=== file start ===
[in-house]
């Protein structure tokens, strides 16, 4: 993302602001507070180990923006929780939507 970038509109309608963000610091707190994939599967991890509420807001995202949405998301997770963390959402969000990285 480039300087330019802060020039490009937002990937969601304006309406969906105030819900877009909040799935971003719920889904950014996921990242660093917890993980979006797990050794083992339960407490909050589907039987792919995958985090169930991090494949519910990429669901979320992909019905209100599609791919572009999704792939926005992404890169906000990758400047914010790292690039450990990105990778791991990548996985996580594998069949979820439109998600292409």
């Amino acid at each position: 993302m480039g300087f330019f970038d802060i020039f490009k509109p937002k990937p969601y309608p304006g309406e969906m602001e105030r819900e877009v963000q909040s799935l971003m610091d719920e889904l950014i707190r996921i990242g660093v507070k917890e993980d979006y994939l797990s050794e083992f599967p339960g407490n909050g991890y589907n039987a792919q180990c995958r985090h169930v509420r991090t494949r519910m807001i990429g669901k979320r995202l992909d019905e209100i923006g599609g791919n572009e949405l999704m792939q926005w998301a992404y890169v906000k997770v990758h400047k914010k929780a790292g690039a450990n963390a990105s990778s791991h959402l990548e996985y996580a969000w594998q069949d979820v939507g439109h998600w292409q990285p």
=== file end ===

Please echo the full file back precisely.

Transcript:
[in-house]
């Protein structure tokens, strides 16, 4: 993302602001507070180990923006929780939507 970038509109309608963000610091707190994939599967991890509420807001995202949405998301997770963390959402969000990285 480039300087330019802060020039490009937002990937969601304006309406969906105030819900877009909040799935971003719920889904950014996921990242660093917890993980979006797990050794083992339960407490909050589907039987792919995958985090169930991090494949519910990429669901979320992909019905209100599609791919572009999704792939926005992404890169906000990758400047914010790292690039450990990105990778791991990548996985996580594998069949979820439109998600292409």
């Amino acid at each position: 993302m480039g300087f330019f970038d802060i020039f490009k509109p937002k990937p969601y309608p304006g309406e969906m602001e105030r819900e877009v963000q909040s799935l971003m610091d719920e889904l950014i707190r996921i990242g660093v507070k917890e993980d979006y994939l797990s050794e083992f599967p339960g407490n909050g991890y589907n039987a792919q180990c995958r985090h169930v509420r991090t494949r519910m807001i990429g669901k979320r995202l992909d019905e209100i923006g599609g791919n572009e949405l999704m792939q926005w998301a992404y890169v906000k997770v990758h400047k914010k929780a790292g690039a450990n963390a990105s990778s791991h959402l990548e996985y996580a969000w594998q069949d979820v939507g439109h998600w292409q990285p």